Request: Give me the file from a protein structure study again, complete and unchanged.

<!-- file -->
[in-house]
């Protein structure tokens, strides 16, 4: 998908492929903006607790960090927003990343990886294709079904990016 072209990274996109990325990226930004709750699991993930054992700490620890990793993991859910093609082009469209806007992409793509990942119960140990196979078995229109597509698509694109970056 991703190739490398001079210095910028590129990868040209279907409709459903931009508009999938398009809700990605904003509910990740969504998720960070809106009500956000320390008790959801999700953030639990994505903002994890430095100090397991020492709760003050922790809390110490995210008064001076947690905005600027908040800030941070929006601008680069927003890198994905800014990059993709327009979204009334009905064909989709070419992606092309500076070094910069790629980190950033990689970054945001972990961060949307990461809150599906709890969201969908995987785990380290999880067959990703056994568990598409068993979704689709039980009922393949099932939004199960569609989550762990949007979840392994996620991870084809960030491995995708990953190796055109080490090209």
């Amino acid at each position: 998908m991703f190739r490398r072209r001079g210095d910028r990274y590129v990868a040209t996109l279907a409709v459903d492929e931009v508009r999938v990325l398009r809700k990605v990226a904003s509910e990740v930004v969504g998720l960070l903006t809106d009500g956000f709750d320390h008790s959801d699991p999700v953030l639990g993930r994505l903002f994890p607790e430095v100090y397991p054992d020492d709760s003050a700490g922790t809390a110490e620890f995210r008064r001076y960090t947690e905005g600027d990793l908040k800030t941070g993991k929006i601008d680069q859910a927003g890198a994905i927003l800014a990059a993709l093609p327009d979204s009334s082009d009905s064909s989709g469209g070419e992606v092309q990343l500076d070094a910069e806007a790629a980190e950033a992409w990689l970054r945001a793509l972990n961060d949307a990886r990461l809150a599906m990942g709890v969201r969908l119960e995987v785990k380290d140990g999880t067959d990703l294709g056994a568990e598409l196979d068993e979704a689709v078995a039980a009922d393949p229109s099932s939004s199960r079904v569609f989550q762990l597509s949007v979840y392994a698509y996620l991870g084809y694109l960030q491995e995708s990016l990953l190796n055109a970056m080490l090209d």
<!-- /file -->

[in-house]
């Protein structure tokens, strides 16, 4: 998908492929903006607790960090927003990343990886294709079904990016 072209990274996109990325990226930004709750699991993930054992700490620890990793993991859910093609082009469209806007992409793509990942119960140990196979078995229109597509698509694109970056 991703190739490398001079210095910028590129990868040209279907409709459903931009508009999938398009809700990605904003509910990740969504998720960070809106009500956000320390008790959801999700953030639990994505903002994890430095100090397991020492709760003050922790809390110490995210008064001076947690905005600027908040800030941070929006601008680069927003890198994905800014990059993709327009979204009334009905064909989709070419992606092309500076070094910069790629980190950033990689970054945001972990961060949307990461809150599906709890969201969908995987785990380290999880067959990703056994568990598409068993979704689709039980009922393949099932939004199960569609989550762990949007979840392994996620991870084809960030491995995708990953190796055109080490090209």
């Amino acid at each position: 998908m991703f190739r490398r072209r001079g210095d910028r990274y590129v990868a040209t996109l279907a409709v459903d492929e931009v508009r999938v990325l398009r809700k990605v990226a904003s509910e990740v930004v969504g998720l960070l903006t809106d009500g956000f709750d320390h008790s959801d699991p999700v953030l639990g993930r994505l903002f994890p607790e430095v100090y397991p054992d020492d709760s003050a700490g922790t809390a110490e620890f995210r008064r001076y960090t947690e905005g600027d990793l908040k800030t941070g993991k929006i601008d680069q859910a927003g890198a994905i927003l800014a990059a993709l093609p327009d979204s009334s082009d009905s064909s989709g469209g070419e992606v092309q990343l500076d070094a910069e806007a790629a980190e950033a992409w990689l970054r945001a793509l972990n961060d949307a990886r990461l809150a599906m990942g709890v969201r969908l119960e995987v785990k380290d140990g999880t067959d990703l294709g056994a568990e598409l196979d068993e979704a689709v078995a039980a009922d393949p229109s099932s939004s199960r079904v569609f989550q762990l597509s949007v979840y392994a698509y996620l991870g084809y694109l960030q491995e995708s990016l990953l190796n055109a970056m080490l090209d």